Patients should not ignore medical bills, even if they are challenging them, or else their credit score could suffer. Medical debt accounts for nearly half of all reported collections, and almost one in six credit reports contain a medical debt collection, according to the Federal Reserve.
Credit damage due to a medical collections account can complicate efforts to line up new financing at favorable interest rates. Some consumer advocates have called for these types of collections to be completely excluded from credit reports. Any collections item can lower a FICO credit score by as much as 100 points, says myFICO.com spokesman Anthony Sprauve. Those with a higher credit score tend to suffer more damage from a negative item than those with a lower credit score. The latest version of the FICO credit score ignores all collection items in amounts under $100; and the newest VantageScore model does not count collections accounts that were paid, or medical debt reported by a medical provider -- only that reported by collection agencies.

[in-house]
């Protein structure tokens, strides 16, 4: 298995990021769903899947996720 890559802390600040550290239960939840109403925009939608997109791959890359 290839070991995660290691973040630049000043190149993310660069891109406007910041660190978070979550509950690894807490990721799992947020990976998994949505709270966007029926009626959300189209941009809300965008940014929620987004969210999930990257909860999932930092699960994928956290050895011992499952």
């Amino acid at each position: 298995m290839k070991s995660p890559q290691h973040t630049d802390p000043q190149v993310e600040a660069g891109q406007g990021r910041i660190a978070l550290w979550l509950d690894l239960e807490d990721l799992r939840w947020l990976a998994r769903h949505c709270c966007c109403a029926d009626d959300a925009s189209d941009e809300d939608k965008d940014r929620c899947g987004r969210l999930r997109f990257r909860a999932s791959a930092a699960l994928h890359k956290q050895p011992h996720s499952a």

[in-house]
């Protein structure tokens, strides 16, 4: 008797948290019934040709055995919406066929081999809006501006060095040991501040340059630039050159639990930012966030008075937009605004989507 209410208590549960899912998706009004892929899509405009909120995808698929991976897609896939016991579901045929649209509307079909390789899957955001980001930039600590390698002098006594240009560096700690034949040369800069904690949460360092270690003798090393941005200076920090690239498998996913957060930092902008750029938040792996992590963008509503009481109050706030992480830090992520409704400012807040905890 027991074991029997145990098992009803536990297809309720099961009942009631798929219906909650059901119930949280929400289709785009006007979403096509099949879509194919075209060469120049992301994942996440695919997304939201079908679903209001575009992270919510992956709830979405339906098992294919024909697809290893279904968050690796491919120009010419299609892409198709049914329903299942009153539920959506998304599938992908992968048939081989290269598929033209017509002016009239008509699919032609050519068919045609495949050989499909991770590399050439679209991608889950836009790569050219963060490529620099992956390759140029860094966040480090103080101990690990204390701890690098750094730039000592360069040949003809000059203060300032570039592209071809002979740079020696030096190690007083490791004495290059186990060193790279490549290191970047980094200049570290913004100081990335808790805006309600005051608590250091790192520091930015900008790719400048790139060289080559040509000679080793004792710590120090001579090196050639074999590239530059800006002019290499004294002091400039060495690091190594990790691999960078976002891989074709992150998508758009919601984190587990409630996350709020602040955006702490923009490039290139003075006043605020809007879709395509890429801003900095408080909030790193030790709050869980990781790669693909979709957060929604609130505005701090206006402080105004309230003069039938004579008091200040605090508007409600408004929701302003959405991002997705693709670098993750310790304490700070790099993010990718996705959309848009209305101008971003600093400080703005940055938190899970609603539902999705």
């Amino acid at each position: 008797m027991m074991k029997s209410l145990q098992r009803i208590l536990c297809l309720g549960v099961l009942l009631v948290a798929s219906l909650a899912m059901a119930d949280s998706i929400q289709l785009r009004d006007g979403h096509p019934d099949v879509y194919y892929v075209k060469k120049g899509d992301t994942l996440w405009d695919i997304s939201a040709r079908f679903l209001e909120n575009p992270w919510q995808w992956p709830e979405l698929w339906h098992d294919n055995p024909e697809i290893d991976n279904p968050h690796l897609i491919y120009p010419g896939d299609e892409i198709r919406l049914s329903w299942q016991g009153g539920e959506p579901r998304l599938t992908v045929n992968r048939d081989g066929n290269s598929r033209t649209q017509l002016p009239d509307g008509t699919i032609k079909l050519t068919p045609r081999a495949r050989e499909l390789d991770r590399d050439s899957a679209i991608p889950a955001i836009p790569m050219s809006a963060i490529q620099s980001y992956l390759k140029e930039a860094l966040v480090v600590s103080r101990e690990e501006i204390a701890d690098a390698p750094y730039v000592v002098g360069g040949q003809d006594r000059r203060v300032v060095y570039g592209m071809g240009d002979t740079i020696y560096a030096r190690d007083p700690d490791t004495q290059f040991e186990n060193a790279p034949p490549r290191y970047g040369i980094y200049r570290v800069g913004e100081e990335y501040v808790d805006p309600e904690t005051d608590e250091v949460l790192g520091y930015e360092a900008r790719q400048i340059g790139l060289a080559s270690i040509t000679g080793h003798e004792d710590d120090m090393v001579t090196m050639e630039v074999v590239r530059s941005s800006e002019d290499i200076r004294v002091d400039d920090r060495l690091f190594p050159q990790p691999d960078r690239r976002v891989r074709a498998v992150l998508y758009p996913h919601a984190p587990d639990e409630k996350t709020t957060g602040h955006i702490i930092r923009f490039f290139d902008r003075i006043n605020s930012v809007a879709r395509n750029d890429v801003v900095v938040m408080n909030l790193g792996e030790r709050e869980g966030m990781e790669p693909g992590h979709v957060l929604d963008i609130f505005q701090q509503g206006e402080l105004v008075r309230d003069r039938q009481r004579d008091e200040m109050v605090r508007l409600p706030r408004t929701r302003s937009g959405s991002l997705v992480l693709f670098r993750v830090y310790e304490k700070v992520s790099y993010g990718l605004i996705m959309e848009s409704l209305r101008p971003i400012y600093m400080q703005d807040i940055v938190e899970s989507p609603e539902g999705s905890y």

California Rep. Gary Miller introduced legislation in May that would prohibit debt collectors from reporting a medical collections for 120 days if the consumer is still negotiating or disputing the bill or is applying for financial assistance. Consumers who received medical care should keep track of the services and items they receive. A claim could get forwarded to a debt collector anywhere between 90 to 120 days after the patient is billed. Bills should be paid before the claim reaches a credit report, after which the consumer can contact the insurer for reimbursement.